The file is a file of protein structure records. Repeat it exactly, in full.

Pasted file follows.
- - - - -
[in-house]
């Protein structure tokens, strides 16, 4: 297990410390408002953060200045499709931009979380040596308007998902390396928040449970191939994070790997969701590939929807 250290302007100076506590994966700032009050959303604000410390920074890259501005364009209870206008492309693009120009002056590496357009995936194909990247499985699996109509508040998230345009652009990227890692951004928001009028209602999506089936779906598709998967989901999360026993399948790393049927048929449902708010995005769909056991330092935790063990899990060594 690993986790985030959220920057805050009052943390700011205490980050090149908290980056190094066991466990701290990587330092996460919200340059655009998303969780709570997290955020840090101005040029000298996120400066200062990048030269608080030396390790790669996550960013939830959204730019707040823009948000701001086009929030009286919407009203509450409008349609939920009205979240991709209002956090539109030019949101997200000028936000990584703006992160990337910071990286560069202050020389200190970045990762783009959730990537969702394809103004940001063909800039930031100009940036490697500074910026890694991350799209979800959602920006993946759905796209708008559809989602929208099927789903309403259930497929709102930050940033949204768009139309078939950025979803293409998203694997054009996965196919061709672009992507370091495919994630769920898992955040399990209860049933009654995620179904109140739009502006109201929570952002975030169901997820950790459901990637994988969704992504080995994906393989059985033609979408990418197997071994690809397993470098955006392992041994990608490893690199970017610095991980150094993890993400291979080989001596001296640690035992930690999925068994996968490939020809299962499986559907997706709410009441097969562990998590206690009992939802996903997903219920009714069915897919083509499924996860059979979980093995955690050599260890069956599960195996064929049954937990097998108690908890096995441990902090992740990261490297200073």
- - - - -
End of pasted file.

[in-house]
């Protein structure tokens, strides 16, 4: 297990410390408002953060200045499709931009979380040596308007998902390396928040449970191939994070790997969701590939929807 250290302007100076506590994966700032009050959303604000410390920074890259501005364009209870206008492309693009120009002056590496357009995936194909990247499985699996109509508040998230345009652009990227890692951004928001009028209602999506089936779906598709998967989901999360026993399948790393049927048929449902708010995005769909056991330092935790063990899990060594 690993986790985030959220920057805050009052943390700011205490980050090149908290980056190094066991466990701290990587330092996460919200340059655009998303969780709570997290955020840090101005040029000298996120400066200062990048030269608080030396390790790669996550960013939830959204730019707040823009948000701001086009929030009286919407009203509450409008349609939920009205979240991709209002956090539109030019949101997200000028936000990584703006992160990337910071990286560069202050020389200190970045990762783009959730990537969702394809103004940001063909800039930031100009940036490697500074910026890694991350799209979800959602920006993946759905796209708008559809989602929208099927789903309403259930497929709102930050940033949204768009139309078939950025979803293409998203694997054009996965196919061709672009992507370091495919994630769920898992955040399990209860049933009654995620179904109140739009502006109201929570952002975030169901997820950790459901990637994988969704992504080995994906393989059985033609979408990418197997071994690809397993470098955006392992041994990608490893690199970017610095991980150094993890993400291979080989001596001296640690035992930690999925068994996968490939020809299962499986559907997706709410009441097969562990998590206690009992939802996903997903219920009714069915897919083509499924996860059979979980093995955690050599260890069956599960195996064929049954937990097998108690908890096995441990902090992740990261490297200073």